Merry Meryl (Streep)

By now Mary Louise Streep -- Meryl to you -- has a mantel with almost enough trophies as a chess board has pieces. The 15-time Academy Awars nominee (a record), has two Oscars, two Emmys, six Golden Globes and, now, two Screen Actors Guild awards. Sunday night she won the mate for her first SAG statuette for her work as Sister Aloysius in "Doubt."  Streep, who turns 60 this year, was dressed in street clothes and genuinely stunned to get the award that everyone predicted Kate Winslet ("Revolutionary Road") would win. (Winslet did get a supporting prize for "The Reader.") Without a speech prepared, La Streep delivered a hilarious stemwinder of about five minutes that was a high point of the awards ceremony. How gracious was she in suggesting the assembled to give Viola Davis, her co-star, "her own movie"? If there were awards for awards speeches, this would get one.

From the giddy frivolity of "Mamma Mia!" to the steely sobriety of "Doubt," Streep had quite a 2008. In the past she has incarnated writers Isak Dinesen ("Out of Africa"), Nora Ephron ("Heartburn"), Carrie Fisher ("Postcards from the Edge") and Susan Orlean ("Adaptation"), whistleblower Karen Silkwood ("Silkwood"),  a thinly-veiled Anna Wintour ("The Devil Wears Prada") as well as the formidable Sophie of "Sophie's Choice" and the heroine of "The French Lieutenant's Woman." In 2009 she will be Julia Child in Ephron's "Julia and Julia" and also appear in an untitled Nancy Meyers comedy.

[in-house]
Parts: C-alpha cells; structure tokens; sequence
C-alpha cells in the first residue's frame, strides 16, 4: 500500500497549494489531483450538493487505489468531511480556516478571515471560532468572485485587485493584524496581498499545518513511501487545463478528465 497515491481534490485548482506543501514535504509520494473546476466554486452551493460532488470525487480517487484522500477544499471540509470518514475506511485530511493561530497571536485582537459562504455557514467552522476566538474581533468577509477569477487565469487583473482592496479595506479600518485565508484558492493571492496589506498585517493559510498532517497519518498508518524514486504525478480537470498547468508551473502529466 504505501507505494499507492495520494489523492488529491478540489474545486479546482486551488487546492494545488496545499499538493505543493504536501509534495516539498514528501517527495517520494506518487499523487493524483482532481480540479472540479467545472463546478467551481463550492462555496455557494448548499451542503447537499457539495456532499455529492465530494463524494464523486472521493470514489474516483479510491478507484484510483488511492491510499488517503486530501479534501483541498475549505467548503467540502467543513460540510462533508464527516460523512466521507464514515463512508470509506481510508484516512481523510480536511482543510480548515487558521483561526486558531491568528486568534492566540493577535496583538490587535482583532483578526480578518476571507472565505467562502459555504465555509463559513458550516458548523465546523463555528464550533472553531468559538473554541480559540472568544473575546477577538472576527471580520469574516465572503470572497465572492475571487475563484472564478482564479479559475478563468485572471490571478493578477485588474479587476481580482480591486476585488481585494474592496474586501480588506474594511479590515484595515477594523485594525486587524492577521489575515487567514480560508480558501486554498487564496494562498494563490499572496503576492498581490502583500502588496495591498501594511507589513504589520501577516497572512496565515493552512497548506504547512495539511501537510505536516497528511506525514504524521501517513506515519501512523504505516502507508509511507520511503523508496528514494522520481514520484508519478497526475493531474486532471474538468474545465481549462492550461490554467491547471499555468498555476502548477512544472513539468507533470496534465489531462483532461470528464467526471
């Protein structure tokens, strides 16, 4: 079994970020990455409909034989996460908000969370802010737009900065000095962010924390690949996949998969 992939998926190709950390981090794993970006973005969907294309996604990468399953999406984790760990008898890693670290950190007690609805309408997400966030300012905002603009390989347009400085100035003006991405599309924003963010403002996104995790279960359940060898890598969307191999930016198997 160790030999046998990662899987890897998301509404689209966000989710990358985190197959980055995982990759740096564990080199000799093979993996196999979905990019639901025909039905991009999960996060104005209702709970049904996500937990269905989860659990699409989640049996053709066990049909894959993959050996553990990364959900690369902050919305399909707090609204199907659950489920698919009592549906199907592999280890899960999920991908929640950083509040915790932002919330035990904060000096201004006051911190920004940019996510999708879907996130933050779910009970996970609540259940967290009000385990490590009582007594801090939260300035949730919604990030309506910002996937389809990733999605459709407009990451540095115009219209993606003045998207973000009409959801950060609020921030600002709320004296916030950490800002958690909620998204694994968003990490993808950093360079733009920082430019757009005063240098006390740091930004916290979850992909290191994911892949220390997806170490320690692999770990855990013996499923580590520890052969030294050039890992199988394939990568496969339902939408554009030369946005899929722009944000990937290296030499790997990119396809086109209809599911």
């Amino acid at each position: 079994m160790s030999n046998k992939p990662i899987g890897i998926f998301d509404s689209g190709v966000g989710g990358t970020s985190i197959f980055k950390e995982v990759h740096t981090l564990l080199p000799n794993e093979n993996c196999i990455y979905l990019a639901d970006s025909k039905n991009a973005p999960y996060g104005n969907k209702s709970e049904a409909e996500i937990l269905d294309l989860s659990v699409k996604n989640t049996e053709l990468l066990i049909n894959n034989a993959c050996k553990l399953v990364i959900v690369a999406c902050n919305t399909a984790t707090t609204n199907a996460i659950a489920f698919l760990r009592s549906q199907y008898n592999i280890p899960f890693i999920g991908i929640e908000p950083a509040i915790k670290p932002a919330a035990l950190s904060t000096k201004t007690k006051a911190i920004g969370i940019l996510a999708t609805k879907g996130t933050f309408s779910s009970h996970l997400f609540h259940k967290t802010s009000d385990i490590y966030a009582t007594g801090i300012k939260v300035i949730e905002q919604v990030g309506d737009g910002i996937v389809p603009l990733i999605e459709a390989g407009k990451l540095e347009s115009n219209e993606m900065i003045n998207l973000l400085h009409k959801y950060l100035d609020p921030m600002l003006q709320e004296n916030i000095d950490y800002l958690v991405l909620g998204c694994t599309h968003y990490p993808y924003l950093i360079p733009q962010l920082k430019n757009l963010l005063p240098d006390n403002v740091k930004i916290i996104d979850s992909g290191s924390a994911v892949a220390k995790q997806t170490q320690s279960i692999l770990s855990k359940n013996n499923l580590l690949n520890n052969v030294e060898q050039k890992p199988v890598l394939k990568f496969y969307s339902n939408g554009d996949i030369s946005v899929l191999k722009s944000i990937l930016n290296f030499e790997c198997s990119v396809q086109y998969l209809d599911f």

NO DOUBT: Meryl Streep honors her sister nominees while accepting her Screen Actors Guild statuette for "Doubt."

Streep has revealed so many facets of woman that it's hard to name a favorite performance. For her ability to plumb the tragedy in comedy and vice-versa, my favorites are "Silkwood," "Sophie," "Prada" and "Adaptation."

Your favorite Streeps? Why?